By LP Hastings
By Michael Goldstein
By R. Scott Moxley
By Gustavo Arellano
By Gustavo Arellano
By Matt Coker
By Nick Schou
By Bethania Palma Markus
Before my little brother, Cakeyboy, was a Strapping Young Buck, he was a 12-year-old fat boy with girl hair, and I, wondrously wonderful big sister that I am, used to take him to see his favorite band in the whole wide world: Fishbone. (Actually, according to the bartender Friday night who remembered Cake from all those years ago, I used to drop him off at the show and then pick him up afterward. Which is either more or less wondrously wonderful, depending on the 12-year-old you are.)
Now Cake is tall and thin and 23 and pulling Fanta girls—an actual Fanta girl, from the multiculti pop Fanta commercials, with a white smile so big and delighted at even the thought of that can of multiculti soda it makes you wish she had her own cartoon—and when I piled Cake, my small buttercup of a son and Cake's new friend Danielle into the car to go see Fishbone Friday night at the Galaxy, Danielle wasn't just ridiculously good-looking, and with a Fanta girl's rocking body, she was sweet too, and I, for one, just don't understand it. Don't people realize that Cake is a loser?
A Fanta girl? For serious?
* * *
My little boy, of course, was doing that thing where you take a kid somewhere really, really great—like the Long Beach Aquarium of the Pacific, for instance, or Mexico—and out of nowhere, with no prior warning, the kid gets really clammy and sweaty and quiet and doesn't bitch or moan but is just silently and miserably near death at what should have been a rocking good time while you fret and feel but terrible. So we fed him some pineapple juice, slapped him around and waited for the dulcet shrieks of Bow Wow Wow. That's right! Bow Wow Wow and Fishbone performing at the Galaxy in two great tastes that taste great together! The Malcolm McLaren-mediated gang of former Ants rocking Burundi beats and fronted by Annabella, a former 14-year-old nymphet, was opening for Fishbone, a bunch of ska/groove/soul/sexy horns fronted by Angelo, a former gorgeous black man who used to sport giant liberty spikes (always a good look) but who now wears the exact outfit (white Nehru jacket and robes topped off with a saucy red turban) in which Samuel L. Jackson's scheming boxing promoter was clad in The Great White Hype.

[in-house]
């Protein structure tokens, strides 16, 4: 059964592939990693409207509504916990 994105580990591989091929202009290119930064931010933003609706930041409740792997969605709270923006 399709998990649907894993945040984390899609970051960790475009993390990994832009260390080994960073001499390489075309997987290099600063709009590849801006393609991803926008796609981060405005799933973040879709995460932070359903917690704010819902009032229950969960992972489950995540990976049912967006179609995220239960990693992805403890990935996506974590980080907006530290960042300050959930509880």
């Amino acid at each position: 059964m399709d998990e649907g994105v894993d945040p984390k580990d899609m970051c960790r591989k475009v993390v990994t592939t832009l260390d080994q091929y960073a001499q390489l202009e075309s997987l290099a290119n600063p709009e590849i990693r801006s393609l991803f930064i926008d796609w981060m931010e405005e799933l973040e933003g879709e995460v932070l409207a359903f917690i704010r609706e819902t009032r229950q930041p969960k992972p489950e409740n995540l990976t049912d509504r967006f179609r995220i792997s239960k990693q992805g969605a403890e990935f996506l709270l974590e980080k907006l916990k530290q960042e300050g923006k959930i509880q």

Angelo growing old and bald was disturbing enough, but even more disturbingly, nobody in my very young party had ever heard of Bow Wow Wow but me. They obviously hadn't seen the ad that very day promoting a new Reese's Peanut Butter Cup comestible by taking Bow Wow Wow's biggest hit and changing it cleverly to "I Want Cookies." Two great tastes? Feh.
Still, you know it's a good Friday night when your very first note from the evening, written at a cocktail table right there, reads, "Friday night, Fishbone. Fuck, I already forget." You also know it's a good Friday night when, for the first time in a very long time, you go to a show that you're sure won't have a mosh pit—and it doesn't! The crowd of fat punks, Latino punks, hippie girls, a couple of brothers and people in excellent hats crowded onto the floor and wiggled happily during the sexy horns and the sexy reggaeton and the sexy keyboard player stripping down to his sexy combo of wifebeater and fedora. Danielle and I sunnily agreed: he could keep his hat on.
I don't know what it is about a Fishbone show: I honestly don't even like them that much, but every time I see them, it's one of the happiest nights of my life. Angelo does ridiculous shit like crowd-float upside down, playing the saxophone while people pull his pants off. Or else, like on Friday, he just runs down into the crowd. Either way, and even with a bunch of new backing musicians who weren't particularly jazzy or intricate, it's one of those all-love vibes that sticks with you for a while. Of course, that could have been the contact high.
Bow Wow Wow was good too, and Annabella's neither old nor bald, and she sang "Louis Quatorze," so's I could die happy. Honey, close your eyes and think of England.
* * *
With my buttercup feelinga whole lot better, we headed down Saturday San Juan-way for the sodden day and night of SwallowFest06. At the invitation of Sam and Anita, whom I first met almost a decade back stumbling in the women's room at the late, lamented Foothill during what was either an El Vez show or the fried-chicken-tossing of Southern Culture on the Skids, and whom I can always count on meeting in all the best beer lines, we joined a motley posse of champion freedivers and slogged from tri-tip booth to doctored-lemonade stand and back again to daytime-dance like white people in front of a pretty good soul band and a crowd of pirates, leather-men cowboys, a fly MaryPoppins and some señoritas con mantillas. It seems like every day is Halloween at a home for retarded children in San Juan Capistrano: the only things missing were an astronaut and an apeman, but it's possible they were just lost in the crowd. Then it was on to Sarducci's, where we were grabbed by strangers for a bit of country waltz; Nixon's favorite Mexican restaurant, El Adobe (it actually served American food when he called it out; they changed the menu to Mexi based on the president's mistaken praise), where we were sidelined due to the minor boy; and Casa de Sam and Anita, where there was lobster (from the freedivers) and liquor and a hot tub too. Earlier, Anita and Heidi had disappeared into the wilds of the Swallow's Inn. When there's a line of 40 people waiting to get into the Swallow's patio merely to stand on the other side of the fence, and it's no one in till one comes out, you can figure you're not going to see your girls again. And we pretty much didn't. They just wanted to have fun.
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